We live in a partisan age, and our news habits can reinforce our own perspectives. Consider this an effort to broaden our collective outlook with essays beyond the range of our typical selections.
FROM THE LEFT
From “‘Taxpayer Dollars’: The Origins of Austerity’s Racist Catchphrase,” by Camille Walsh in Mother Jones.
The context, from the author: How the myth of the overburdened white taxpayer was made.
The excerpt: Did the unmarried or widowed women who paid state property taxes qualify politically as “taxpayers” in the 19th and early 20th centuries, even though they couldn’t yet vote? Does a 12-year-old who buys a soda at the corner market with his allowance qualify? What about the tenant farmer? What about the undocumented worker paying into Social Security that they will never receive? Is a renter less of a taxpayer than a homeowner simply because they are paying embedded taxes? Not everyone who pays taxes gets to be considered a taxpayer. That’s because it’s frequently a bit of code, a way of talking about white people — and especially white male heads of households, homeowners, and business owners — and the imagined Black underclass that’s coming for their money.
The context: Housing should be a right, but the central beneficiaries of Affordable Housing policy are not tenants but developers and investors.
The excerpt: The financing strategies of Affordable Housing constitute the government’s total effort to produce new housing specifically for those who can’t afford market rents. They account for billions in government expenditure and foregone tax revenue. Yet they’ve largely avoided public scrutiny. They seem to skate by on their imprecision, complexity, and branding — who would reject “affordable” housing? — and have largely avoided public scrutiny. This sleight of hand has consequences.
From “MLK Was a Radical Who Hated Not Only Racial Subordination But Class Exploitation,” from an interview with Sylvie Laurent by Arvind Dilawar in Jacobin.
The context: Throughout his adult life, Martin Luther King Jr. believed in striking down not only racial apartheid but class exploitation. That twin commitment was embodied in his final effort: the often-forgotten Poor People’s Campaign.
The excerpt: Racial domination and economic exploitation ought to be uprooted altogether. The purpose of the (Poor People’s Campaign) was to build a democracy devoted to eradicating poverty and the disempowerment of the poor, and to make dignity an inalienable right.
FROM THE RIGHT
From “What Policies Are Conservatives Actually For in Higher Education?” by Christian Barnard writing at the James G. Martin Center for Academic Renewal.
The context, from the author: It’s no secret that higher ed reformers have struggled to offer a compelling alternative to free college and loan forgiveness offered from the left. This failure is partially because conservatives and libertarians are usually on the defensive about higher ed policy.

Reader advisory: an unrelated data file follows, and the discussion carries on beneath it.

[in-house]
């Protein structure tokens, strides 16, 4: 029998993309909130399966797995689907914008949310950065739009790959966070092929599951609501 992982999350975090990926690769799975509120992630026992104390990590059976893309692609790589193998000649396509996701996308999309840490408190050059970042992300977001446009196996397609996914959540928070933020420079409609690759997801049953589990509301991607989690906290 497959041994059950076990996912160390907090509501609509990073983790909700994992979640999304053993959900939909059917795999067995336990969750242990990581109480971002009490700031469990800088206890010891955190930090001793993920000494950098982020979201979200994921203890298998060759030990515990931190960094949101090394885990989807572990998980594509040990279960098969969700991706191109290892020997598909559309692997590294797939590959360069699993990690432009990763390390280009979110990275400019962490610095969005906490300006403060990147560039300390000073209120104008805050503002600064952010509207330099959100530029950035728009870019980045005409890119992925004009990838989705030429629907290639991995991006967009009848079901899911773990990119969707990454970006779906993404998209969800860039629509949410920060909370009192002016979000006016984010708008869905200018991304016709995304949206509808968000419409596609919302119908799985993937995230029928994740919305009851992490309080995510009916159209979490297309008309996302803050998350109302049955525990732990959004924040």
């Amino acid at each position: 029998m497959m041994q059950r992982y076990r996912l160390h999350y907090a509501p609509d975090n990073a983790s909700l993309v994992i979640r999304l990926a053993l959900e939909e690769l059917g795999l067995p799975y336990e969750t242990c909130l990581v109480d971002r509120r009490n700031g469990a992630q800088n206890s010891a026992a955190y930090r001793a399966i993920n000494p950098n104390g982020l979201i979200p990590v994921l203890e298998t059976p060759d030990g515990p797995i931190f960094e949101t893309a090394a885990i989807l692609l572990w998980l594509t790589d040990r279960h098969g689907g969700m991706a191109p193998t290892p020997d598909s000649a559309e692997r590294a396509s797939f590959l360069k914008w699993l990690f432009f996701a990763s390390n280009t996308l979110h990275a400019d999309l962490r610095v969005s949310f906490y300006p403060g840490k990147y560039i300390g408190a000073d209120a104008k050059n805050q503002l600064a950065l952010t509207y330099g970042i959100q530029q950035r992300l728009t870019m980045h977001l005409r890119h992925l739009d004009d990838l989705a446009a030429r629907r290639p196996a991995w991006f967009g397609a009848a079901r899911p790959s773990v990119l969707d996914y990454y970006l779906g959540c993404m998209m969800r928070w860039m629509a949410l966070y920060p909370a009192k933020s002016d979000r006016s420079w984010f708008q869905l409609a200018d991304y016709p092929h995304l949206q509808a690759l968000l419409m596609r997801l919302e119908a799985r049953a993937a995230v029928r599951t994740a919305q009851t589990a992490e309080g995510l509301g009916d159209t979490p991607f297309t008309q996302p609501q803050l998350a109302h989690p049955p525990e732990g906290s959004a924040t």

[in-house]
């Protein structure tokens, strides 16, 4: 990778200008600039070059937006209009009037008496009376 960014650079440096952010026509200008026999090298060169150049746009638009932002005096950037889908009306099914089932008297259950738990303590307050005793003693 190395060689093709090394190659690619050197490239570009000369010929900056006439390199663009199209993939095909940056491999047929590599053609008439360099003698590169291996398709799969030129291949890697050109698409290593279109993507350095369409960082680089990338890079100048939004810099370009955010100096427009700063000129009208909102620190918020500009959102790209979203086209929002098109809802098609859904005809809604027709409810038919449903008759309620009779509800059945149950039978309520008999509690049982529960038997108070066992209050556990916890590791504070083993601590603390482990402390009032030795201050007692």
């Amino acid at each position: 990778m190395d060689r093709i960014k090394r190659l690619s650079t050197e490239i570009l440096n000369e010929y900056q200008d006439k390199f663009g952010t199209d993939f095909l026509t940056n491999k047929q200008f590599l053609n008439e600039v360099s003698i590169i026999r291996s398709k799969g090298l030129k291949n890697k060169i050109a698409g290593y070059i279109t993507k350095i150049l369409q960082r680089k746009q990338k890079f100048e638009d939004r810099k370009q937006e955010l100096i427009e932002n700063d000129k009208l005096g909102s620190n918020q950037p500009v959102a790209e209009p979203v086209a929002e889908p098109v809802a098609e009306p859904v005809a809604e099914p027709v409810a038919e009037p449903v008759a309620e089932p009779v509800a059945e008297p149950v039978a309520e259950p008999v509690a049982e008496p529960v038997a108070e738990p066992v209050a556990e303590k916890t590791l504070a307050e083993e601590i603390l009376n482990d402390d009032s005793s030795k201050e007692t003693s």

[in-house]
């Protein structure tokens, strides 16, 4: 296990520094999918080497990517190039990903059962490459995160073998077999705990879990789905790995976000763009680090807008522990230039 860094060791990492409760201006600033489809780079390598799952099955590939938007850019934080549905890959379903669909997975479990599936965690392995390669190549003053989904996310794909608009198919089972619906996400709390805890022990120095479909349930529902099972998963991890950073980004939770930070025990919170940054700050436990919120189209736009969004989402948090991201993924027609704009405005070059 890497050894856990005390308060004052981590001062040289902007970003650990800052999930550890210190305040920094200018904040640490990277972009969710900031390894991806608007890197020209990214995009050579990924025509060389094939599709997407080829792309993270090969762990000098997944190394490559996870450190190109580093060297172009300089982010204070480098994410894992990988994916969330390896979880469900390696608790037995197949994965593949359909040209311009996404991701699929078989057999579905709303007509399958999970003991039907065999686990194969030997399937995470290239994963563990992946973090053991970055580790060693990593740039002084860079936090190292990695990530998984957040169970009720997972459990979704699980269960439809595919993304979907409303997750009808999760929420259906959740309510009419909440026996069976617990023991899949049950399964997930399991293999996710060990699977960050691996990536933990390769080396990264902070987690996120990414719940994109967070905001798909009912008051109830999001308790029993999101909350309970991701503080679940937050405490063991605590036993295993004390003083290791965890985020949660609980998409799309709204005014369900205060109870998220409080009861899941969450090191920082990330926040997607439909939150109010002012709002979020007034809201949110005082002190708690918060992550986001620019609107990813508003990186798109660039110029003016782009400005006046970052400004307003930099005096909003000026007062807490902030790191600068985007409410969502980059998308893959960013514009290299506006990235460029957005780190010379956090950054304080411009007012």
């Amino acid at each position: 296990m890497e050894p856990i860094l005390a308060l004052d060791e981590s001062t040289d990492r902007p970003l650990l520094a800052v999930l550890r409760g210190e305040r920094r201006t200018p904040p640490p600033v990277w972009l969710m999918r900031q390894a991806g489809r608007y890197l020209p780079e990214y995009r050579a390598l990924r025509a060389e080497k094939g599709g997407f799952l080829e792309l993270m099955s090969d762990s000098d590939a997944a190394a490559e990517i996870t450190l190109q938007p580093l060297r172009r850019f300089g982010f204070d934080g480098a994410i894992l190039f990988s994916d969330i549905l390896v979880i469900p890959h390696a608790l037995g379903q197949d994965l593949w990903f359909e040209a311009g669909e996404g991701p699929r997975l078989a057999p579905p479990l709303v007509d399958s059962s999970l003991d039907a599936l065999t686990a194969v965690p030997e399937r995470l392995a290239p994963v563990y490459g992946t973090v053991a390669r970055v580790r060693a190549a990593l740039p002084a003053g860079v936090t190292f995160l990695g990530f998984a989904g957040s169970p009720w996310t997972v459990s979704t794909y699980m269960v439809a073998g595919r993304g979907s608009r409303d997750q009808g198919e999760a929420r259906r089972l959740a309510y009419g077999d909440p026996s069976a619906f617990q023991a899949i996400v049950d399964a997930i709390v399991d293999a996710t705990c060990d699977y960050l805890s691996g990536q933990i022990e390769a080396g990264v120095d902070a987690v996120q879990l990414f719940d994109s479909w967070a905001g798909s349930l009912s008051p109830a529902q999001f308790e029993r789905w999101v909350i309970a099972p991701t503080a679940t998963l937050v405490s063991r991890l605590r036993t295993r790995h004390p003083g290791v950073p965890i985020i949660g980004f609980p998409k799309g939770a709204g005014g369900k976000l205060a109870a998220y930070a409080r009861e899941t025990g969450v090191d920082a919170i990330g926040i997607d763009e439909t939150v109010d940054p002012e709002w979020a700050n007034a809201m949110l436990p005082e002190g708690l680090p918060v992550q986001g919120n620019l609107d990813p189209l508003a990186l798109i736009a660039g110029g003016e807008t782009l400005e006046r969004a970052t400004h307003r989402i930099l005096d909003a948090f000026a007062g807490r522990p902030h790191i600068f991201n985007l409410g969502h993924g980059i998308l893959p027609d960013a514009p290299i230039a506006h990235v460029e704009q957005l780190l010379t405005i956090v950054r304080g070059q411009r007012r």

The excerpt: Lowering the risks of trying college, protecting free speech on campus, beefing up transparency, spurring innovation in campus services — all these ideas can be unified as giving more choices to more families. While it was refreshing to hear smart conservatives outlining a trail forward for higher education policy in the post-Trump era, it’s hard not to see reform as an uphill battle. Ideas like unbundling a college education or funding colleges based on graduate performance sound bold and risky, no matter how they’re packaged.
From “The 10 Radical New Rules That Are Changing America,” by Victor Davis Hanson in the National Review.
The context, from the author: There are 10 new ideas that are changing America, maybe permanently.
The excerpt: Idea No. 5 — Most Americans should be treated as we would treat little children. They cannot be asked to provide an ID to vote. “Noble lies” by our elites about COVID-19 rules are necessary to protect “Neanderthals” from themselves. Americans deserve relief from the stress of grades, standardized testing and normative rules of school behavior. They still are clueless about why it is good for them to pay far more for their gasoline, heating and air conditioning.
From “Justice Thomas: Breaching The Big Tech Fortress Of Immunity,” by Craig Parshall in the American Conservative.
The context, from the author: The associate justice seems to recognize the danger of digital monopolies in a way few others do.
The excerpt: On Monday, in a Supreme Court opinion involving then-President Donald Trump’s exclusion of some users from viewing his Twitter account, Justice Clarence Thomas weighed in once again on the broader issues of internet governance and the contours of individual rights. While all of the justices had agreed that the underlying case was moot, Justice Thomas went farther in his concurrence. He suggested that the time may have arrived for a legislative cure to the way that market dominant Big Tech companies exercise a startling degree of control over America’s data and information. Justice Thomas noted the ironic disparity in suppressive power between a president on the one hand, who blocked a small number of users who wanted to post at his Twitter account, and Twitter, which took down the entire Trump account, thereby effectively blocking his 89 million followers from reading his posts.